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Murray and Secretary Liddington on the other, met near Berwick to treat of the marriage, but with slenderer and less earnest offers on the English side than was expected. The Earl of Leicester's behaviour had made a favourable impression upon the Queen of Scots, and she seemed so far to approve of the match, that Elizabeth began to fear it might take effect. Under these apprehensions, and at the solicitation of Secretary Cecil, she permitted Lord Darnley to take a journey into Scotland, with the hope that his presence might work some change in Mary's inclinations; and her project had the anticipated success. Mary soon afterward married that nobleman, who was, in consequence, publicly proclaimed King, and associated with her in the government of her realm.
In 1565, application was again made to Elizabeth to think seriously of marriage, as a mean to discourage the Scottish party in England, and to strengthen the general interest of the Protestant faith. The Emperor Maximilian proposed his brother the Archduke Charles, with very honourable conditions. The Earl of Sussex warmly favoured the match; but Leicester, presuming upon his interest with her Majesty, exerted himself to prevent it. This opposition was ill digested by Sussex, who was of a high spirit, and an honourable lineage. The professed enmity, to which their struggle gave birth, divided the court; and, whenever the two Earls went abroad, they were attended with a retinue of armed followers: so that Elizabeth herself was, at last, obliged to interpose her authority to make up the breach, Sussex, however, continued his aversion till his death, and in his last sickness is said to have addressed his
friends to the following purport: "I am now passing into another world, and must leave you to your fortunes, and to the Queen's grace and goodness; but beware of the gypsy (meaning Leicester) for he will be too hard for you all; you know not the beast, so well as I do." *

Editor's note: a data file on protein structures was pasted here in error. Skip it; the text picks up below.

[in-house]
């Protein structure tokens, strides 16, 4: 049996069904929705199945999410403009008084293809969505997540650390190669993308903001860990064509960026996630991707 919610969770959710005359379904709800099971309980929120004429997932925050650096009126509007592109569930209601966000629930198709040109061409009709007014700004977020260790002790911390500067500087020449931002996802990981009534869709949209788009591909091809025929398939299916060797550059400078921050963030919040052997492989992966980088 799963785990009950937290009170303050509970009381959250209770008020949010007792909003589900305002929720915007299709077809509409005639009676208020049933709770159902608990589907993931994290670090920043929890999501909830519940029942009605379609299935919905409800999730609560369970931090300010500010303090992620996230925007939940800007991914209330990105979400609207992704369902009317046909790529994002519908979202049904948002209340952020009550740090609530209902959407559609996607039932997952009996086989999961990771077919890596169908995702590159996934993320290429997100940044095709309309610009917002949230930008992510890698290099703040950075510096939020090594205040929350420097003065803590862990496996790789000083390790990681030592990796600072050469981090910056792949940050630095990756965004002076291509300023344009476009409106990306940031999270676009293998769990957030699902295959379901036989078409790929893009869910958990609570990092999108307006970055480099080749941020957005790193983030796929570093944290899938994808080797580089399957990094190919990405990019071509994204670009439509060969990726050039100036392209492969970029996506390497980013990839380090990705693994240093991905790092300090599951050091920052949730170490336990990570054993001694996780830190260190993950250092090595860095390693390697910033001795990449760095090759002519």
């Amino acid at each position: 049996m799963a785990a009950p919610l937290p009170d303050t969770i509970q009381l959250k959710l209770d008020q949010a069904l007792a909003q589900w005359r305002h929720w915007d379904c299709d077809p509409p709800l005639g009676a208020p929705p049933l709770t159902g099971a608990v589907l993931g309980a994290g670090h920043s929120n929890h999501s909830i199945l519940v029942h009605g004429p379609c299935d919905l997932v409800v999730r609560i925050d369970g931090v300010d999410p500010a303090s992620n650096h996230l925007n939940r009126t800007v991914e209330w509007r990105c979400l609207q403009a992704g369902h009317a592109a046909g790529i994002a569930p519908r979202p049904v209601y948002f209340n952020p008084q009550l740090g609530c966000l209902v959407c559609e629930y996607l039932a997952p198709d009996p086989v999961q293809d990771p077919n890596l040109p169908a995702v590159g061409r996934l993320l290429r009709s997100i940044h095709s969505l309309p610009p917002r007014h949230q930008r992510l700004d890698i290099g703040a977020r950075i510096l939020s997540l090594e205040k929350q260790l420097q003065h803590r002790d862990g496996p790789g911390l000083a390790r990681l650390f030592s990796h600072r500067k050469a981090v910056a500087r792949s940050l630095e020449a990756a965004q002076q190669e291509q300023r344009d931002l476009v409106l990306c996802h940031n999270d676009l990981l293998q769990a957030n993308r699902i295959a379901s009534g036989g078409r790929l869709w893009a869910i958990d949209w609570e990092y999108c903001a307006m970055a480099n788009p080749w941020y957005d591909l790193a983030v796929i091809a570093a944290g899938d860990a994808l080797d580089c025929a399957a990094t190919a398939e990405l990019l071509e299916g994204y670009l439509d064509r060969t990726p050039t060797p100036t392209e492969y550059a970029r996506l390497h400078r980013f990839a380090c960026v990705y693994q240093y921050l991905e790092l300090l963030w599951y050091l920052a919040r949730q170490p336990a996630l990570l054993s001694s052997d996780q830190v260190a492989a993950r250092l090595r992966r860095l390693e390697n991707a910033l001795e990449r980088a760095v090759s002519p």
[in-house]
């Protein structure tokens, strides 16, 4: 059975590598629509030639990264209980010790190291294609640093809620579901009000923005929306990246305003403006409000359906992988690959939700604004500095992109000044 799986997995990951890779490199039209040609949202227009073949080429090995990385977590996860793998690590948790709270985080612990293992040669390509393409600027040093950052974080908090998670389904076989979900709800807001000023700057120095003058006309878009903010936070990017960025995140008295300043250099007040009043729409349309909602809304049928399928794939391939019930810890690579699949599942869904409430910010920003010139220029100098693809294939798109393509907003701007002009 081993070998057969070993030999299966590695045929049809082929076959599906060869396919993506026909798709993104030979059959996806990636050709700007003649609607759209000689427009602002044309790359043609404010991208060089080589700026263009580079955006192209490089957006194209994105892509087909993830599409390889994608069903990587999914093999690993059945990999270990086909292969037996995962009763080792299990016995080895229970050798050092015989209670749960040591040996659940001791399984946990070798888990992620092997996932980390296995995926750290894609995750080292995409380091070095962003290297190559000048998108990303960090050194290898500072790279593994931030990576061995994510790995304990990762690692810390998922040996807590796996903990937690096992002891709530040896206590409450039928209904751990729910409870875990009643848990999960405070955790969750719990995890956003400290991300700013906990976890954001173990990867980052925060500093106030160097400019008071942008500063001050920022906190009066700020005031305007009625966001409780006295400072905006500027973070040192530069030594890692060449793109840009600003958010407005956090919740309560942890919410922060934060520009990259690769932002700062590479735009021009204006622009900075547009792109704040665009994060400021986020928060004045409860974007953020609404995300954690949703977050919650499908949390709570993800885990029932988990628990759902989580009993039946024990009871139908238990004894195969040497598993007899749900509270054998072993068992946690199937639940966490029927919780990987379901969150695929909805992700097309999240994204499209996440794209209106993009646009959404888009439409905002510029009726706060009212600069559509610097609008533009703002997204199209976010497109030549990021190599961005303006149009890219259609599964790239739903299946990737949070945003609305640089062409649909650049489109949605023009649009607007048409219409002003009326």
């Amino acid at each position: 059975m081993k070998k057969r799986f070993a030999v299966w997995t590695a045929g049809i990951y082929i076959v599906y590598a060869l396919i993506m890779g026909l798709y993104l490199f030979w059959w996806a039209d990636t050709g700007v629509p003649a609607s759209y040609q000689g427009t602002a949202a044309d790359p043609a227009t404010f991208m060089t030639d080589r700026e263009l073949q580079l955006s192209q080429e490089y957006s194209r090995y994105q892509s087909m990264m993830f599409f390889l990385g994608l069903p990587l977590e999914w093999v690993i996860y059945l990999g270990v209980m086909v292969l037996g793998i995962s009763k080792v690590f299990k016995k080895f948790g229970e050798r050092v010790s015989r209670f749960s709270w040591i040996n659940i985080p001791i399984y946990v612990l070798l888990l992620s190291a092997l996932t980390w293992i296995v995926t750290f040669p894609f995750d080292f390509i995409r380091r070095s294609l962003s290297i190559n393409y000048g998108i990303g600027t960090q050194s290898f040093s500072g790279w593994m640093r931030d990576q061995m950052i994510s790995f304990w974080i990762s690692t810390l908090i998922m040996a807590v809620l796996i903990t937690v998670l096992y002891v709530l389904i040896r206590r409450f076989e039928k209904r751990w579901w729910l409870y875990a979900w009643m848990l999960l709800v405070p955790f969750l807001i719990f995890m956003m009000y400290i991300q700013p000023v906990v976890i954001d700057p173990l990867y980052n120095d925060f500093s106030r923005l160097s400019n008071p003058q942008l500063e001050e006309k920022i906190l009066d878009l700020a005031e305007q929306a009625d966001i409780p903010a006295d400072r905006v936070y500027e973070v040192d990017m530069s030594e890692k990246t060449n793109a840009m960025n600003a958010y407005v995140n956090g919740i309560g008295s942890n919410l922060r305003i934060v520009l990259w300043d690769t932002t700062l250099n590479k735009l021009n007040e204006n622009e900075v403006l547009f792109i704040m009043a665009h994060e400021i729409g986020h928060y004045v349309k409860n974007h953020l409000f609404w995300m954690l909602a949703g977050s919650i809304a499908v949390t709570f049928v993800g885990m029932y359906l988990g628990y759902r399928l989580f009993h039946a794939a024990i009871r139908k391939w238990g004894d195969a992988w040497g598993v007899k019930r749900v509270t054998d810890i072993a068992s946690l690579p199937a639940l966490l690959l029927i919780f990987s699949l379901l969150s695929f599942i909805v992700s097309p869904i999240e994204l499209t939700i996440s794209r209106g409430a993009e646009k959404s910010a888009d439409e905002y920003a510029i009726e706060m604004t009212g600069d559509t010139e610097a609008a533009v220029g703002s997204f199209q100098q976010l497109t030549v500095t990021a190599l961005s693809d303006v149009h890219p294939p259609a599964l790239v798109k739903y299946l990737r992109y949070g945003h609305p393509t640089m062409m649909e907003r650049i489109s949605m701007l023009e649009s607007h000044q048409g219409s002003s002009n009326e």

At this æra, the University of Oxford was in a most deplorable condition: it's discipline had been long neglected, and it's learning was in a state of almost total decay.† Leicester, it's new Chancellor,
The ground of this quarrel, however, is more fully explained in Burghley's Papers, from which it appears, that the Queen permitted it to be debated in council, Whether she should marry the Archduke, or Leicester?' Sussex and his friends drew up the reasons, why she should not marry Leicester. And from this measure we may judge of her object, in wishing to gain the consent of the Scottish court to the proposed match between Mary and Leicester; which was, that it might not appear derogatory to herself to marry him, after another Queen had agreed to accept his hand: but her council prudently overruled her inclinations.
+ The whole University, indeed, could furnish only three preachers; and the audience was, of course, frequently put off with very lame performances. To give the reader an instance: the congregation being one Sunday destitute of a preacher, Taverner of Woodeaton, the Sheriff of the county, entered St. Mary's with his sword by his side and his gold chain about his neck, mounted the pulpit, and harangued the scholars in the following strain: "Arriving at the mount of St. Mary's in the stony stage, where I now stand, I have brought you some fine biscuits baked in the oven of charity, carefully conserved for the chickens of the church, the sparrows of the spirit, and the sweet swallows of salvation.” This Taverner, it seems, had been brought up in the Cardinal's College, was an Inceptor in Arts, and in deacon's orders, and a person at that time in high esteem for his learning in the University; so that from this specimen it may be inferred, to how low a character their studies were reduced.
laboured by all possible means to introduce into it improvements in literature, recommended in his letters the interests of religion and science, and pressed upon it's members a more close observance of their duty. This application was not without it's effect: provision was immediately made for reforming abuses in graces and dispensations, lectures and public exercises were enforced by statute, and academical habits were brought under regulation; the Earl continuing to patronise and regulate their proceedings upon every occasion.
In the beginning of the year 1566, Monsieur Rambouillet was sent to England by Charles IX. King of France with the order of St. Michael, to be conferred upon two English noblemen, whom her Majesty should select for that honour. She made choice of the Duke of Norfolk, and the Earl of Leicester; the one distinguished by his high birth, and the other by her royal favour. The investiture took place, in the royal chapel at Whitehall, with extraordinary solemnity; no Englishman having ever before been admitted into this order, except Henry VIII., Edward VI., and Charles Brandon Duke of Suffolk.